10 Dec 2010

The golden rule

Before continuing with how laws are made, I am – for the sake of avoiding confusion – explain a little how laws are interpreted. By explaining this now, I hope readers get a clearer idea on what happens when laws are unclear. This way, if I use examples later on, and some thought comes to the reader’s mind that the law ‘doesn’t make sense’, s/he would remember this explanation and hopefully clarify the situation.

The golden rule

Where the meaning of words in a statute, if strictly applied, would lead to an absurdity, the golden rule is that the courts are entitled to assume that Parliament did not intend such absurdity, and they will construe the Act to give it the meaning which Parliament intended.

So, for example, the Offences Against the Person Act 1861 provided that ‘whosoever being married shall marry another person during the life of the former husband or wife’ is guilty of bigamy.

Interpreted literally, this definition is absurd on two counts.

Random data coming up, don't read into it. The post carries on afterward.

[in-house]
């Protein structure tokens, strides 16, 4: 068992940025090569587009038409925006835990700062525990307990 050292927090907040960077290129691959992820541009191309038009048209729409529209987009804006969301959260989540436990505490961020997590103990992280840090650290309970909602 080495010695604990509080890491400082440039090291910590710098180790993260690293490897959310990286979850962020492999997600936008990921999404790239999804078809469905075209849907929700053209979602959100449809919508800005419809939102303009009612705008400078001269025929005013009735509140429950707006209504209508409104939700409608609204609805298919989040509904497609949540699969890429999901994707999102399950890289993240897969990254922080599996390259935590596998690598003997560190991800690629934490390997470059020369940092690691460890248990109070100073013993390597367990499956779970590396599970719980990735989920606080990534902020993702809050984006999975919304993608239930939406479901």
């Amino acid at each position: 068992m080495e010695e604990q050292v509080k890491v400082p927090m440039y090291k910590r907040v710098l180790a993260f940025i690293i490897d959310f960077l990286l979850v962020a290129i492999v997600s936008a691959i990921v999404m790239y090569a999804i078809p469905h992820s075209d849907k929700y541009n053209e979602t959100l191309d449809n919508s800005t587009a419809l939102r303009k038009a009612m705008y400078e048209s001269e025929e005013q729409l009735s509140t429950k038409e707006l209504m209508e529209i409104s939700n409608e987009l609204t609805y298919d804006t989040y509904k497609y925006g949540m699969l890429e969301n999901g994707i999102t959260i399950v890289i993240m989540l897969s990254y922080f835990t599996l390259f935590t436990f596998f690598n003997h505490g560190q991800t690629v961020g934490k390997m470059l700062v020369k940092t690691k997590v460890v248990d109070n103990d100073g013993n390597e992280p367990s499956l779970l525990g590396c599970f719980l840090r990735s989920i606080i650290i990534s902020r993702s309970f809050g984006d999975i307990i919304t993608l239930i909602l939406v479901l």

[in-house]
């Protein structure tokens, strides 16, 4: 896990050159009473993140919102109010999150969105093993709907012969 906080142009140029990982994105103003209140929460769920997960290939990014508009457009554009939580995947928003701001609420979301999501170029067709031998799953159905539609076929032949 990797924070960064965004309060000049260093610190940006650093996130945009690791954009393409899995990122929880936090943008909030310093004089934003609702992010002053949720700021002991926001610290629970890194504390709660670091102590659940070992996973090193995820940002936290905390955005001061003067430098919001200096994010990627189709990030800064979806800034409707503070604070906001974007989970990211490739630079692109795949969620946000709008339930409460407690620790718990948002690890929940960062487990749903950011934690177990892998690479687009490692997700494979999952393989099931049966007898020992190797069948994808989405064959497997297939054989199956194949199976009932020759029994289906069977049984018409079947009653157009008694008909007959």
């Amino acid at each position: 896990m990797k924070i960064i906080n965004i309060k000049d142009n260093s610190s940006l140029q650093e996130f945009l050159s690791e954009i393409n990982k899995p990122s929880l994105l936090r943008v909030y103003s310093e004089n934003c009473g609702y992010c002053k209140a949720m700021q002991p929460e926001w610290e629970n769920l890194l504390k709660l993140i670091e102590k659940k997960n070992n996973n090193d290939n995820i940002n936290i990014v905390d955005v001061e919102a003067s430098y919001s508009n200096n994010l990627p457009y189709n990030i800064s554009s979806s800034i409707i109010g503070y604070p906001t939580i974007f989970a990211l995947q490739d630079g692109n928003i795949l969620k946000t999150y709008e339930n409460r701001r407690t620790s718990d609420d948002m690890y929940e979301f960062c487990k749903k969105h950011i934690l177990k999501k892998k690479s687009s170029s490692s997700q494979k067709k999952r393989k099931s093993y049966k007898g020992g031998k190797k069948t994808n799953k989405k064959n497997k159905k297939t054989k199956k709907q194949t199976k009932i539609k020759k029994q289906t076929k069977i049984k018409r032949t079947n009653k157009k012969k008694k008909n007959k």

First, the phrase ‘shall marry another person’ is meaningless in the context, as the essence of bigamy is that a married person cannot marry again while his first marriage subsists.

Secondly, the reference to a ‘former’ husband or wife is quite inappropriate.

The word ‘former’ suggests that the original marriage no longer exists, but if that were the case the person marrying again would not be guilty of bigamy.

Despite the slipshod draftsmanship of the Act, however, the intention was clear, and the courts have interpreted the relevant section as meaning that a person who purports to marry another while his or wife or husband is still alive is guilty of bigamy.


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